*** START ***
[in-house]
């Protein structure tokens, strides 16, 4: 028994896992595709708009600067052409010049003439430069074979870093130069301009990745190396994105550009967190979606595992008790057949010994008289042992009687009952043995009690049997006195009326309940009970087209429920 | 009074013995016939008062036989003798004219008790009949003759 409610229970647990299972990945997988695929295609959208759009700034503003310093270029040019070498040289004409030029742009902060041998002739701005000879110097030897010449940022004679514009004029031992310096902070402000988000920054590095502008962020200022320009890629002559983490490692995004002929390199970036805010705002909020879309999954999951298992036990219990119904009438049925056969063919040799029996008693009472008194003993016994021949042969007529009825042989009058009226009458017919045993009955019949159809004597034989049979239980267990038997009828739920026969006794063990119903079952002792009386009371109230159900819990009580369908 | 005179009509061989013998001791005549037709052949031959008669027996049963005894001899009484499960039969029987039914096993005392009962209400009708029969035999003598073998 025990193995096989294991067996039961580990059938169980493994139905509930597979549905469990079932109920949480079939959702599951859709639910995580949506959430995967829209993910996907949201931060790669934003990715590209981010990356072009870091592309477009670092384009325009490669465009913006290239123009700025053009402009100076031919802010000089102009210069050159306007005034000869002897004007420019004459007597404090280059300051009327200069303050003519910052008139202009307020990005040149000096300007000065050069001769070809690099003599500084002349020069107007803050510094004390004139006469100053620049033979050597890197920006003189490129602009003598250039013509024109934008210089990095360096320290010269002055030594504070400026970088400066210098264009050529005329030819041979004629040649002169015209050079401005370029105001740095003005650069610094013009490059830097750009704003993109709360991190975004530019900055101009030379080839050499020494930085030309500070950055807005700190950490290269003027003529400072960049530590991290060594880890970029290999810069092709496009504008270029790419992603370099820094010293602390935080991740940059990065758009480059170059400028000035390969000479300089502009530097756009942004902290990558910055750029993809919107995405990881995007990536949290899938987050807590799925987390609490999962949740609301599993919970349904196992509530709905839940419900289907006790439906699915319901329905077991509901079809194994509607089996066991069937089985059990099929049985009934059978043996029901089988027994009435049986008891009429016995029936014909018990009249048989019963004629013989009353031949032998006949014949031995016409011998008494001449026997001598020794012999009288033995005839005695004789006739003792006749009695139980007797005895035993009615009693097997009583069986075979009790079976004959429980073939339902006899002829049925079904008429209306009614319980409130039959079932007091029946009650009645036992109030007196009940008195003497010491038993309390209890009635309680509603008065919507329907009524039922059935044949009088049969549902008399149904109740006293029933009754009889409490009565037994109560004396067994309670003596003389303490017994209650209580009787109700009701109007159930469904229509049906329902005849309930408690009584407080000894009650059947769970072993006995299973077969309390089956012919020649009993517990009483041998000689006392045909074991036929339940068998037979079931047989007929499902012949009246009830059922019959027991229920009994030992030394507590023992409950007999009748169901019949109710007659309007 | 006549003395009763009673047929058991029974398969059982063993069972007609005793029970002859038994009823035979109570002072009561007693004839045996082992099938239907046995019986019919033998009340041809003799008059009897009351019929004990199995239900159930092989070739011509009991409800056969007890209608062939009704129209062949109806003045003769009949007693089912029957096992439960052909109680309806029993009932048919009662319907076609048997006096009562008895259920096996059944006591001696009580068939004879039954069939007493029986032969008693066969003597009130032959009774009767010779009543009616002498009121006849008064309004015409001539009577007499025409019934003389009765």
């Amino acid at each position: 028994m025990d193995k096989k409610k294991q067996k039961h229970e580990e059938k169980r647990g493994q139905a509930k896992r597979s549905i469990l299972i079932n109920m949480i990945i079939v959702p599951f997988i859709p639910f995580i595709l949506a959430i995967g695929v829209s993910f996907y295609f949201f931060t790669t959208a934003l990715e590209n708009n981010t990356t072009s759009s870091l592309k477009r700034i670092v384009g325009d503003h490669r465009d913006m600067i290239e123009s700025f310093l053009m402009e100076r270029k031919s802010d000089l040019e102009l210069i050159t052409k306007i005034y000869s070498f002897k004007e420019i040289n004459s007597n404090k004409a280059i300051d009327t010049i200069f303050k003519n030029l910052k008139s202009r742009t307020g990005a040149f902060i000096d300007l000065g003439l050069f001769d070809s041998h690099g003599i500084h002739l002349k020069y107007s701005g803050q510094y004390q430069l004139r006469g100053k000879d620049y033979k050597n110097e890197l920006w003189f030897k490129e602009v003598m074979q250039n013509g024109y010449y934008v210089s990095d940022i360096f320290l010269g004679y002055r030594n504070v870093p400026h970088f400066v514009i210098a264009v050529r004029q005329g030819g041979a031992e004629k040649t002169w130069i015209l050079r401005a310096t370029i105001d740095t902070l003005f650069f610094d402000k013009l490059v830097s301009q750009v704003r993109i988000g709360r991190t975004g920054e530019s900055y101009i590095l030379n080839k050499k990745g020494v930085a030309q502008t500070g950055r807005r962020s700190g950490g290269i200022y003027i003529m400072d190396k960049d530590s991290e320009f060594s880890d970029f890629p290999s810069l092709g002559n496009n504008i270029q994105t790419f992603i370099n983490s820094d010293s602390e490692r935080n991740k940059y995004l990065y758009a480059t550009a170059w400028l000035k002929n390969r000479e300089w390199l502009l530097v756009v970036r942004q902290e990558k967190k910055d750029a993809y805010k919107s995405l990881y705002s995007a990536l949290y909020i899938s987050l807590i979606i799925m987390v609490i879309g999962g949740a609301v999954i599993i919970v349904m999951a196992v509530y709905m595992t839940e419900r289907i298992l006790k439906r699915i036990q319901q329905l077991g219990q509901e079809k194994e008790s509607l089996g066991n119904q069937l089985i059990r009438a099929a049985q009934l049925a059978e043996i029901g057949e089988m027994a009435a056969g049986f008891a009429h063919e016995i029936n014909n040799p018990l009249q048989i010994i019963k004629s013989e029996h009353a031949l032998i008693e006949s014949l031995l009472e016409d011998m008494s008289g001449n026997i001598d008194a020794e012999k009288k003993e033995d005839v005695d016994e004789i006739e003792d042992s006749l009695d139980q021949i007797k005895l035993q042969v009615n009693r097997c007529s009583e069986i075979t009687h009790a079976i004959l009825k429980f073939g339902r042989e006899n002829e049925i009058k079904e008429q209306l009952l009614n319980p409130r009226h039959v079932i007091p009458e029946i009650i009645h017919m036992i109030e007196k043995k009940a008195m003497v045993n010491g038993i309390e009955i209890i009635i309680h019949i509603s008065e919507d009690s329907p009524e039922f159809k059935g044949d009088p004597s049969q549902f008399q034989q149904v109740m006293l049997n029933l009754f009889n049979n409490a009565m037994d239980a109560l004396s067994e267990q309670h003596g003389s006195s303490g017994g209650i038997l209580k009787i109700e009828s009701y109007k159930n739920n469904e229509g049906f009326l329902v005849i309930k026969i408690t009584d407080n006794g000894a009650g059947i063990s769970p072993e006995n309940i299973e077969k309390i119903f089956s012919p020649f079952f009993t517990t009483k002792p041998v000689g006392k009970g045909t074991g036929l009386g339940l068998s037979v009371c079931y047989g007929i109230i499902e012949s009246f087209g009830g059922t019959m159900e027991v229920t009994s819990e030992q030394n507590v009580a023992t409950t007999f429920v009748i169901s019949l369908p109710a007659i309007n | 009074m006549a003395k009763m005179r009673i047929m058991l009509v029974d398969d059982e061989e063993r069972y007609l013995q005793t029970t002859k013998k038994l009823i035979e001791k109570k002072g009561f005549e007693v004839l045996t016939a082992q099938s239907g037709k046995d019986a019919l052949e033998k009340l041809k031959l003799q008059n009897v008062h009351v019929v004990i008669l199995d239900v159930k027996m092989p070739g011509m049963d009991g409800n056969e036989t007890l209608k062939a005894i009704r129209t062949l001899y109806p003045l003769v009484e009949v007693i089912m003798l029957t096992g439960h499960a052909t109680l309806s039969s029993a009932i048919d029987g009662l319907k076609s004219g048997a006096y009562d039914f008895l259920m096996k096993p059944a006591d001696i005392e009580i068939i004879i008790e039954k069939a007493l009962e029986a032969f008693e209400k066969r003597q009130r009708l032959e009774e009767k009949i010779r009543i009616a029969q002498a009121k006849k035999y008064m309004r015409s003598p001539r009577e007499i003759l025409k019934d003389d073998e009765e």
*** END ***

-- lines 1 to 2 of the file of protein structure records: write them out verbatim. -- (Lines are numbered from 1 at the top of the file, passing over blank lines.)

[in-house]
């Protein structure tokens, strides 16, 4: 028994896992595709708009600067052409010049003439430069074979870093130069301009990745190396994105550009967190979606595992008790057949010994008289042992009687009952043995009690049997006195009326309940009970087209429920 | 009074013995016939008062036989003798004219008790009949003759 409610229970647990299972990945997988695929295609959208759009700034503003310093270029040019070498040289004409030029742009902060041998002739701005000879110097030897010449940022004679514009004029031992310096902070402000988000920054590095502008962020200022320009890629002559983490490692995004002929390199970036805010705002909020879309999954999951298992036990219990119904009438049925056969063919040799029996008693009472008194003993016994021949042969007529009825042989009058009226009458017919045993009955019949159809004597034989049979239980267990038997009828739920026969006794063990119903079952002792009386009371109230159900819990009580369908 | 005179009509061989013998001791005549037709052949031959008669027996049963005894001899009484499960039969029987039914096993005392009962209400009708029969035999003598073998 025990193995096989294991067996039961580990059938169980493994139905509930597979549905469990079932109920949480079939959702599951859709639910995580949506959430995967829209993910996907949201931060790669934003990715590209981010990356072009870091592309477009670092384009325009490669465009913006290239123009700025053009402009100076031919802010000089102009210069050159306007005034000869002897004007420019004459007597404090280059300051009327200069303050003519910052008139202009307020990005040149000096300007000065050069001769070809690099003599500084002349020069107007803050510094004390004139006469100053620049033979050597890197920006003189490129602009003598250039013509024109934008210089990095360096320290010269002055030594504070400026970088400066210098264009050529005329030819041979004629040649002169015209050079401005370029105001740095003005650069610094013009490059830097750009704003993109709360991190975004530019900055101009030379080839050499020494930085030309500070950055807005700190950490290269003027003529400072960049530590991290060594880890970029290999810069092709496009504008270029790419992603370099820094010293602390935080991740940059990065758009480059170059400028000035390969000479300089502009530097756009942004902290990558910055750029993809919107995405990881995007990536949290899938987050807590799925987390609490999962949740609301599993919970349904196992509530709905839940419900289907006790439906699915319901329905077991509901079809194994509607089996066991069937089985059990099929049985009934059978043996029901089988027994009435049986008891009429016995029936014909018990009249048989019963004629013989009353031949032998006949014949031995016409011998008494001449026997001598020794012999009288033995005839005695004789006739003792006749009695139980007797005895035993009615009693097997009583069986075979009790079976004959429980073939339902006899002829049925079904008429209306009614319980409130039959079932007091029946009650009645036992109030007196009940008195003497010491038993309390209890009635309680509603008065919507329907009524039922059935044949009088049969549902008399149904109740006293029933009754009889409490009565037994109560004396067994309670003596003389303490017994209650209580009787109700009701109007159930469904229509049906329902005849309930408690009584407080000894009650059947769970072993006995299973077969309390089956012919020649009993517990009483041998000689006392045909074991036929339940068998037979079931047989007929499902012949009246009830059922019959027991229920009994030992030394507590023992409950007999009748169901019949109710007659309007 | 006549003395009763009673047929058991029974398969059982063993069972007609005793029970002859038994009823035979109570002072009561007693004839045996082992099938239907046995019986019919033998009340041809003799008059009897009351019929004990199995239900159930092989070739011509009991409800056969007890209608062939009704129209062949109806003045003769009949007693089912029957096992439960052909109680309806029993009932048919009662319907076609048997006096009562008895259920096996059944006591001696009580068939004879039954069939007493029986032969008693066969003597009130032959009774009767010779009543009616002498009121006849008064309004015409001539009577007499025409019934003389009765």